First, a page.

A day in the life of an auto-driver
Kumar says the early morning ritual of drinking nearly 2 litres of water on empty stomach and then puking is what most autowallahs do to fight off the effects of pollution. Pulmonologists, however, say the technique, known as Kunjal Kriya in Yogic terms, is primarily aimed at improving the digestive system and only has indirect benefit in cases of chronic cough. It temporarily reduces chest pain and throws out cough, they said.
By 8am, Kumar leaves in search of his first customer of the day. His children will get to meet him only at around 10 pm, sometimes even later, and the same routine will follow the next day. The death of his friend Veer Singh, also an auto driver, came as a wake up call three years ago. “His illness and then his death were an eye opener. I never knew pollution does so much harm to our health. But, riding an auto is all I know. It’s the only way I can earn,” Kumar said.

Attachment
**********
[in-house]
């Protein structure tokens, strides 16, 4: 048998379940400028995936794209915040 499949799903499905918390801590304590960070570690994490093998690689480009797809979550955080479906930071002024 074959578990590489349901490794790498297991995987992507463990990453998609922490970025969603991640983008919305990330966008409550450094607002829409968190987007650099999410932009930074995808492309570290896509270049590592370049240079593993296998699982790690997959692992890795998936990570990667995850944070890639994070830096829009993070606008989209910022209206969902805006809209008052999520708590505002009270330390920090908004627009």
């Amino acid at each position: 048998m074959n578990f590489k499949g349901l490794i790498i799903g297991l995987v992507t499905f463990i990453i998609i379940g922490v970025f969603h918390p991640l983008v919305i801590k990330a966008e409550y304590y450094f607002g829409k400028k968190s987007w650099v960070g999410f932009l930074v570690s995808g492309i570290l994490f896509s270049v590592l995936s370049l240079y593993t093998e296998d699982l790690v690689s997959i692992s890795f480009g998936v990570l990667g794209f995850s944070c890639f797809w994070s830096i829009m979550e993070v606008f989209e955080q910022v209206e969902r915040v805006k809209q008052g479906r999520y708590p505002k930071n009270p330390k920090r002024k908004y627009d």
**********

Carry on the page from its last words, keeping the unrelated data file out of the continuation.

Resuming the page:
Some time back he started complaining of breathlessness, and went for an X-Ray. “The doctor showed black spots on my lungs. He asked if I am an alcoholic or smoker. When I denied, he asked me about my work. Later, he said it is because of constant exposure to pollution and gave me medicines.”
HT consulted a specialist in respiratory medicine, allergy and sleep disorder to understand Kumar’s condition and found he suffers from chronic bronnchitis even when he has no family history of the same. “Black spots in the X-ray mean air is getting trapped in certain patches of the lung. While breathing in remains normal, the patient cannot breathe out completely. It’s because the bronchial tubes get inflamed,” Dr Vikas Maurya said.
The health risks